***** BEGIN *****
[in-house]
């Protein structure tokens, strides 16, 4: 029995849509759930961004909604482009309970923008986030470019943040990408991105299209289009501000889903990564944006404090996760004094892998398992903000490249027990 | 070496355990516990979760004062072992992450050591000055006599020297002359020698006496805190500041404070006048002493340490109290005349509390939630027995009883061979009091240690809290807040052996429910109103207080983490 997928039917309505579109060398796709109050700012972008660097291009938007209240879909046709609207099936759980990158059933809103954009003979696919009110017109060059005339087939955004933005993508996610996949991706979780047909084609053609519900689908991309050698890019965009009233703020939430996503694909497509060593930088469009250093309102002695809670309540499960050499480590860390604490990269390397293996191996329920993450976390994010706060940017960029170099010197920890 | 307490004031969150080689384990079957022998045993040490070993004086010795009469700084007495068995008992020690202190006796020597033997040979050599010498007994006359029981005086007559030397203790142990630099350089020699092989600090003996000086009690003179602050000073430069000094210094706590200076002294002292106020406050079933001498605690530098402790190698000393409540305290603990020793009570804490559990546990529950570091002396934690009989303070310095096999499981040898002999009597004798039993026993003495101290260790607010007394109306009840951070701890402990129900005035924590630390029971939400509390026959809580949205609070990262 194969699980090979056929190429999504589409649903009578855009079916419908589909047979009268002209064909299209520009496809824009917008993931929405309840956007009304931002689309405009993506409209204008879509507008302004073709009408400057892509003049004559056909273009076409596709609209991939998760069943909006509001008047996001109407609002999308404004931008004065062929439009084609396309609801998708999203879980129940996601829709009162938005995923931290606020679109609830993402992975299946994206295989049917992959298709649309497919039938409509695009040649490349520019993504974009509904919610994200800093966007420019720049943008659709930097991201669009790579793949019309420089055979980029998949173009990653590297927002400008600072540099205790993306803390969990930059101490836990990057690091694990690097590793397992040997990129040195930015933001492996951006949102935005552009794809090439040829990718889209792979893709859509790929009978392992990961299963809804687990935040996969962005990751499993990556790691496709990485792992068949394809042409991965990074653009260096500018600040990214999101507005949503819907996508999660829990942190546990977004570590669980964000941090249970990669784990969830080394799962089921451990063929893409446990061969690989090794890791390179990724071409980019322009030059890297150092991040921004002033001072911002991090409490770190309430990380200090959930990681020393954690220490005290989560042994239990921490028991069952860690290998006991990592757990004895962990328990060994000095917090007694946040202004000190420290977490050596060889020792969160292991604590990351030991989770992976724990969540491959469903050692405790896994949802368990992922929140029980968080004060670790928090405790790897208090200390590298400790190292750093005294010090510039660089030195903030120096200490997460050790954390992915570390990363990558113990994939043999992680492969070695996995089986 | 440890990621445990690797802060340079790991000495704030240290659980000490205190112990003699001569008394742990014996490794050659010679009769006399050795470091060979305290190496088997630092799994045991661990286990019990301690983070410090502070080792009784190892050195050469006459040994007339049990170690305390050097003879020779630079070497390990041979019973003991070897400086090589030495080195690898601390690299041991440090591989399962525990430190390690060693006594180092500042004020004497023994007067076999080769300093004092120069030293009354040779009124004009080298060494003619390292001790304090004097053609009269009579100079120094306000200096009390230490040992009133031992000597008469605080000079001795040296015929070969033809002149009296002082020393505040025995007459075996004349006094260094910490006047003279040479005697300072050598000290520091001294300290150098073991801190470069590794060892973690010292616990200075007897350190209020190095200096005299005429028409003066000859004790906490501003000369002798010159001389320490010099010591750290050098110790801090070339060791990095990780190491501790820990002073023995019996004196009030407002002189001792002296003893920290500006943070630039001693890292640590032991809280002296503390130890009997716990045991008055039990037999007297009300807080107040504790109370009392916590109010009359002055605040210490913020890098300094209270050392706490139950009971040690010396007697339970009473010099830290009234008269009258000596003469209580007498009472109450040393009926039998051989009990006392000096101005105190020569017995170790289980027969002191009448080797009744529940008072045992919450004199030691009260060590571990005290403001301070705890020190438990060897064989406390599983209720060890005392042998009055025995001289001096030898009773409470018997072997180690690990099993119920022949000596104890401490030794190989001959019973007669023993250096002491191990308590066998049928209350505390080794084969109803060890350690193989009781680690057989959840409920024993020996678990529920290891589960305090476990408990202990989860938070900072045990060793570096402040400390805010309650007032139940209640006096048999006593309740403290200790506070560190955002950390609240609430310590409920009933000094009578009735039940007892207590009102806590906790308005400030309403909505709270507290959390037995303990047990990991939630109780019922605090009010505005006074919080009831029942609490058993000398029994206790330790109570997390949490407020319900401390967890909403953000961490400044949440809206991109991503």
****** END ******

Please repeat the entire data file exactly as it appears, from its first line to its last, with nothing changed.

[in-house]
């Protein structure tokens, strides 16, 4: 029995849509759930961004909604482009309970923008986030470019943040990408991105299209289009501000889903990564944006404090996760004094892998398992903000490249027990 | 070496355990516990979760004062072992992450050591000055006599020297002359020698006496805190500041404070006048002493340490109290005349509390939630027995009883061979009091240690809290807040052996429910109103207080983490 997928039917309505579109060398796709109050700012972008660097291009938007209240879909046709609207099936759980990158059933809103954009003979696919009110017109060059005339087939955004933005993508996610996949991706979780047909084609053609519900689908991309050698890019965009009233703020939430996503694909497509060593930088469009250093309102002695809670309540499960050499480590860390604490990269390397293996191996329920993450976390994010706060940017960029170099010197920890 | 307490004031969150080689384990079957022998045993040490070993004086010795009469700084007495068995008992020690202190006796020597033997040979050599010498007994006359029981005086007559030397203790142990630099350089020699092989600090003996000086009690003179602050000073430069000094210094706590200076002294002292106020406050079933001498605690530098402790190698000393409540305290603990020793009570804490559990546990529950570091002396934690009989303070310095096999499981040898002999009597004798039993026993003495101290260790607010007394109306009840951070701890402990129900005035924590630390029971939400509390026959809580949205609070990262 194969699980090979056929190429999504589409649903009578855009079916419908589909047979009268002209064909299209520009496809824009917008993931929405309840956007009304931002689309405009993506409209204008879509507008302004073709009408400057892509003049004559056909273009076409596709609209991939998760069943909006509001008047996001109407609002999308404004931008004065062929439009084609396309609801998708999203879980129940996601829709009162938005995923931290606020679109609830993402992975299946994206295989049917992959298709649309497919039938409509695009040649490349520019993504974009509904919610994200800093966007420019720049943008659709930097991201669009790579793949019309420089055979980029998949173009990653590297927002400008600072540099205790993306803390969990930059101490836990990057690091694990690097590793397992040997990129040195930015933001492996951006949102935005552009794809090439040829990718889209792979893709859509790929009978392992990961299963809804687990935040996969962005990751499993990556790691496709990485792992068949394809042409991965990074653009260096500018600040990214999101507005949503819907996508999660829990942190546990977004570590669980964000941090249970990669784990969830080394799962089921451990063929893409446990061969690989090794890791390179990724071409980019322009030059890297150092991040921004002033001072911002991090409490770190309430990380200090959930990681020393954690220490005290989560042994239990921490028991069952860690290998006991990592757990004895962990328990060994000095917090007694946040202004000190420290977490050596060889020792969160292991604590990351030991989770992976724990969540491959469903050692405790896994949802368990992922929140029980968080004060670790928090405790790897208090200390590298400790190292750093005294010090510039660089030195903030120096200490997460050790954390992915570390990363990558113990994939043999992680492969070695996995089986 | 440890990621445990690797802060340079790991000495704030240290659980000490205190112990003699001569008394742990014996490794050659010679009769006399050795470091060979305290190496088997630092799994045991661990286990019990301690983070410090502070080792009784190892050195050469006459040994007339049990170690305390050097003879020779630079070497390990041979019973003991070897400086090589030495080195690898601390690299041991440090591989399962525990430190390690060693006594180092500042004020004497023994007067076999080769300093004092120069030293009354040779009124004009080298060494003619390292001790304090004097053609009269009579100079120094306000200096009390230490040992009133031992000597008469605080000079001795040296015929070969033809002149009296002082020393505040025995007459075996004349006094260094910490006047003279040479005697300072050598000290520091001294300290150098073991801190470069590794060892973690010292616990200075007897350190209020190095200096005299005429028409003066000859004790906490501003000369002798010159001389320490010099010591750290050098110790801090070339060791990095990780190491501790820990002073023995019996004196009030407002002189001792002296003893920290500006943070630039001693890292640590032991809280002296503390130890009997716990045991008055039990037999007297009300807080107040504790109370009392916590109010009359002055605040210490913020890098300094209270050392706490139950009971040690010396007697339970009473010099830290009234008269009258000596003469209580007498009472109450040393009926039998051989009990006392000096101005105190020569017995170790289980027969002191009448080797009744529940008072045992919450004199030691009260060590571990005290403001301070705890020190438990060897064989406390599983209720060890005392042998009055025995001289001096030898009773409470018997072997180690690990099993119920022949000596104890401490030794190989001959019973007669023993250096002491191990308590066998049928209350505390080794084969109803060890350690193989009781680690057989959840409920024993020996678990529920290891589960305090476990408990202990989860938070900072045990060793570096402040400390805010309650007032139940209640006096048999006593309740403290200790506070560190955002950390609240609430310590409920009933000094009578009735039940007892207590009102806590906790308005400030309403909505709270507290959390037995303990047990990991939630109780019922605090009010505005006074919080009831029942609490058993000398029994206790330790109570997390949490407020319900401390967890909403953000961490400044949440809206991109991503």